The protests have been going on for weeks in Baghdad and the Shi’ite Muslim-majority south, with hundreds, were gunned down by Iraqi security forces, but this is believed to be the strongest expression of anti-Iranian regime sentiment yet in Iraq. Consulate staff was evacuated shortly before demonstrators broke in and there were no reports of casualties. Following the incident, local authorities imposed a curfew.
The protests, which began on October 1, are the biggest and most difficult challenge that the Shi’ite-dominated ruling class has faced since Saddam Hussein was toppled in the 2003 US-led invasion.
The young Shi’ite protesters said that politicians are corrupt and in the pocket of the Iranian regime, noting that government reform was nothing more than a few state jobs for graduates, stipends for the poor and pledges of election reform that have not come to pass. The people want to push the government from power and root out state corruption.
Ali Nasser, an unemployed engineering graduate protesting in Basra, said: “First we were demanding reform and an end to corruption. But after the government started killing peaceful protesters we won’t leave before it’s been toppled together with the corrupt ruling class.”
These are similar to the sentiments being expressed in the ongoing Iran uprising, where the people took to the streets over an economic issue and quickly began demanding regime change.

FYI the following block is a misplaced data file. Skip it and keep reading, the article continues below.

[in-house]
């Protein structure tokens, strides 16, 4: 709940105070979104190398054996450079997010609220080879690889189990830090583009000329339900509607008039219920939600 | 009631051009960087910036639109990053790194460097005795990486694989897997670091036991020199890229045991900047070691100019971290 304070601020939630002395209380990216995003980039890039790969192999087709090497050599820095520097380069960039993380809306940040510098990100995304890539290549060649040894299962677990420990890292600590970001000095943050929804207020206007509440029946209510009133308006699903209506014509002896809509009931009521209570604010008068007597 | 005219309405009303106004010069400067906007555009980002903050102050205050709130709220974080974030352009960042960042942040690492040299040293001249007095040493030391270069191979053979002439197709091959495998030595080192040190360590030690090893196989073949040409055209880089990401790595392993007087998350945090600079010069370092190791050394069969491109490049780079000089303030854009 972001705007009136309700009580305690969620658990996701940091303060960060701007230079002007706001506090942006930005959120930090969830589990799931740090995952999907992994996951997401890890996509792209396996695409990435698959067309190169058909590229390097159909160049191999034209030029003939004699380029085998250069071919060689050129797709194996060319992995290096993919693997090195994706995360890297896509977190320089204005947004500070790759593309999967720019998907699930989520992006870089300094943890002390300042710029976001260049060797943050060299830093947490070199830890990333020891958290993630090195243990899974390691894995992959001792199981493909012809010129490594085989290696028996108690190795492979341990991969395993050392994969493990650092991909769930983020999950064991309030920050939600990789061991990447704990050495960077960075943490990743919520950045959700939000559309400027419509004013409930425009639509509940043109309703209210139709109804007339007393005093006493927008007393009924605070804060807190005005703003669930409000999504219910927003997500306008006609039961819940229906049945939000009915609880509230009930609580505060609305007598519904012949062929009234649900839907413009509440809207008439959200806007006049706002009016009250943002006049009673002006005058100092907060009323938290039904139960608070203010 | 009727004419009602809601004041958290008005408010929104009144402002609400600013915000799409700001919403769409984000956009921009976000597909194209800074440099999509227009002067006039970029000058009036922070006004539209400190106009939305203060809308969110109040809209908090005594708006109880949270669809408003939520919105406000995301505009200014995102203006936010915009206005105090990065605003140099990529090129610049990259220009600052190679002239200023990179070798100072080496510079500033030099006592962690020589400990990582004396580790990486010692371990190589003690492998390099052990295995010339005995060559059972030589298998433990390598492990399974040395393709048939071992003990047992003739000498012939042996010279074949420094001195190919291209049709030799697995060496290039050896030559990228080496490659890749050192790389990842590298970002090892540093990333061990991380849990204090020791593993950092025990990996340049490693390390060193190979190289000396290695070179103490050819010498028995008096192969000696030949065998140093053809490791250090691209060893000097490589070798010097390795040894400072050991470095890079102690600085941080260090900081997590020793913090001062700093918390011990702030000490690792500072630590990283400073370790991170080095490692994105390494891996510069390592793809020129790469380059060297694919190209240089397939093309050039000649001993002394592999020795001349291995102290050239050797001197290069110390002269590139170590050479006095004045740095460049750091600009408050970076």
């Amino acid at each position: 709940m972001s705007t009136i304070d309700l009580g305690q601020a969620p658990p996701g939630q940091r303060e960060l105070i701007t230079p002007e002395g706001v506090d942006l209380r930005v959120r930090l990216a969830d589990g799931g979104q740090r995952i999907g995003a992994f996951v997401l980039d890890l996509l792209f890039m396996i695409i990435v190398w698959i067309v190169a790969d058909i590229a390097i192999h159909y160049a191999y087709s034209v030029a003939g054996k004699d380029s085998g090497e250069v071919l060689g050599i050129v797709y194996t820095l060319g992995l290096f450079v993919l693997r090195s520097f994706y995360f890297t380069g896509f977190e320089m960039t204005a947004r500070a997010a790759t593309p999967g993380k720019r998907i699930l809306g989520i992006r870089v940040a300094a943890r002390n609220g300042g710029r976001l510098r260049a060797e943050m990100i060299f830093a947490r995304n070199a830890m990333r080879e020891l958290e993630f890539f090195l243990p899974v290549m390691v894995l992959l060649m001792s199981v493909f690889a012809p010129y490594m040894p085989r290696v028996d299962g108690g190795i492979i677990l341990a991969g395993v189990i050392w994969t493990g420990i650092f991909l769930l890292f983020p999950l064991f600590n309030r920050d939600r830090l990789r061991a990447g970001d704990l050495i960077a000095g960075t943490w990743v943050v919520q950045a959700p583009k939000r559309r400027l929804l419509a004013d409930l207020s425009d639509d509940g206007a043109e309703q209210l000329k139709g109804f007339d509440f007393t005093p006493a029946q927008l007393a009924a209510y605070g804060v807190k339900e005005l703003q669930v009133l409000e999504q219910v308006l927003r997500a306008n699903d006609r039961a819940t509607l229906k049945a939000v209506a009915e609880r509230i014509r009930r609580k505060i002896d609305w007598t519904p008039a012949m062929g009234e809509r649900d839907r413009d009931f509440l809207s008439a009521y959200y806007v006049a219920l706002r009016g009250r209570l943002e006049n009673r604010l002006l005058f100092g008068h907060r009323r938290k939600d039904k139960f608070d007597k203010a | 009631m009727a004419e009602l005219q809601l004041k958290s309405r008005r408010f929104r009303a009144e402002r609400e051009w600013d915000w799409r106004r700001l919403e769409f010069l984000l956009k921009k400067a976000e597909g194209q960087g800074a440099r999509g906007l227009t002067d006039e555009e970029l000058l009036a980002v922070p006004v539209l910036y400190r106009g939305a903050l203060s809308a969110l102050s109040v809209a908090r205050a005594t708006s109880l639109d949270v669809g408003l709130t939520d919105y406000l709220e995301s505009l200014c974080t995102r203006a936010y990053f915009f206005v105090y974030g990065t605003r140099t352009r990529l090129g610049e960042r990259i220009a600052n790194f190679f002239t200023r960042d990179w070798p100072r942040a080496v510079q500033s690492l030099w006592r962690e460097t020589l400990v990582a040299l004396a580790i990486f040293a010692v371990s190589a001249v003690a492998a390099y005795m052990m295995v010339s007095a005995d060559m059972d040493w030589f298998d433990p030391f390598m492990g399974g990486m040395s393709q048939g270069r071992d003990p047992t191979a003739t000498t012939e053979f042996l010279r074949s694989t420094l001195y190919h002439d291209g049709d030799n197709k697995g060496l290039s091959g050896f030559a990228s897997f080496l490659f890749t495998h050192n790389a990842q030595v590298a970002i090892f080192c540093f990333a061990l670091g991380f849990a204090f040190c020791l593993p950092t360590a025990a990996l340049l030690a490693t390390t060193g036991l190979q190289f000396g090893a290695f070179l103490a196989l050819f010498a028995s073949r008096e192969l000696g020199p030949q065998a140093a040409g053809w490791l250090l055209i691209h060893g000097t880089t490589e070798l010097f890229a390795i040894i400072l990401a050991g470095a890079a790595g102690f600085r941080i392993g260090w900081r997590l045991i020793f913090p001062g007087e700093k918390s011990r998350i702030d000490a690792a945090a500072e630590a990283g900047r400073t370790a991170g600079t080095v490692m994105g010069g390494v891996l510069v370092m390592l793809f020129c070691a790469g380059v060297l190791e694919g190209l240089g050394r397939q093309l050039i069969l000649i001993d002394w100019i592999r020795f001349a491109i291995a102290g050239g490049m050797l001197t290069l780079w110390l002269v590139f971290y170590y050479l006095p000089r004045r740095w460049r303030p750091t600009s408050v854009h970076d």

Also on Wednesday, protesters blocked roads in southern Iraq with burning tires, clashed with police in Baghdad, and stopped government employees in Basra getting to work by installing concrete barriers painted as mock-up coffins of relatives killed in the protests.
While security forces shot dead two people in Kerbala and two in Baghdad on Wednesday, while a fifth person died when security forces opened fire during protests in Basra. The total dead during these protests are now 344 people.
— NCRI-FAC (@iran_policy) October 18, 2019
Those who opened fire on Iraqi protestors were members of the Popular Mobilization Forces, a paramilitary proxy group under Iran’s control, and Iraqi security forces under the control of Brigadier General Iraj Masjedi, the third-highest ranking officer in the Iranian Revolutionary Guards Corps(IRGC) Quds Force.
— NCRI-FAC (@iran_policy) November 15, 2019
Despite all this, the government is not enacting any kind of change, has failed to call an early general election, and the political class has closed ranks.